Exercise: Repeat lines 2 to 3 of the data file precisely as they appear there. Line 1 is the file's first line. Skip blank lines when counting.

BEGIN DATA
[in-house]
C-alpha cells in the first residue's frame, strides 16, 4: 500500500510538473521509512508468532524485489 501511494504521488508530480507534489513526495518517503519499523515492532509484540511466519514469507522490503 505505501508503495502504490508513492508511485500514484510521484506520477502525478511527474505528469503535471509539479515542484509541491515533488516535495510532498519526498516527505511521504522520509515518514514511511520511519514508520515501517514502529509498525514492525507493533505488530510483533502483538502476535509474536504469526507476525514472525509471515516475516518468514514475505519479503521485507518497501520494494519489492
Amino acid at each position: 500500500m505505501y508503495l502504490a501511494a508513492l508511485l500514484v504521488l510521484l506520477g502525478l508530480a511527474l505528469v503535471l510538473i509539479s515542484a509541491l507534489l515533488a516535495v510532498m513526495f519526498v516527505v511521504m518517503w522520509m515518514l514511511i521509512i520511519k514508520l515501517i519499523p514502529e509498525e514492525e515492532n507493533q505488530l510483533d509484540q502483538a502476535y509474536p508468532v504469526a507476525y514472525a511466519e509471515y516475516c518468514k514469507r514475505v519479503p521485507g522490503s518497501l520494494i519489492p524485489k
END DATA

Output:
C-alpha cells in the first residue's frame, strides 16, 4: 500500500510538473521509512508468532524485489 501511494504521488508530480507534489513526495518517503519499523515492532509484540511466519514469507522490503 505505501508503495502504490508513492508511485500514484510521484506520477502525478511527474505528469503535471509539479515542484509541491515533488516535495510532498519526498516527505511521504522520509515518514514511511520511519514508520515501517514502529509498525514492525507493533505488530510483533502483538502476535509474536504469526507476525514472525509471515516475516518468514514475505519479503521485507518497501520494494519489492
Amino acid at each position: 500500500m505505501y508503495l502504490a501511494a508513492l508511485l500514484v504521488l510521484l506520477g502525478l508530480a511527474l505528469v503535471l510538473i509539479s515542484a509541491l507534489l515533488a516535495v510532498m513526495f519526498v516527505v511521504m518517503w522520509m515518514l514511511i521509512i520511519k514508520l515501517i519499523p514502529e509498525e514492525e515492532n507493533q505488530l510483533d509484540q502483538a502476535y509474536p508468532v504469526a507476525y514472525a511466519e509471515y516475516c518468514k514469507r514475505v519479503p521485507g522490503s518497501l520494494i519489492p524485489k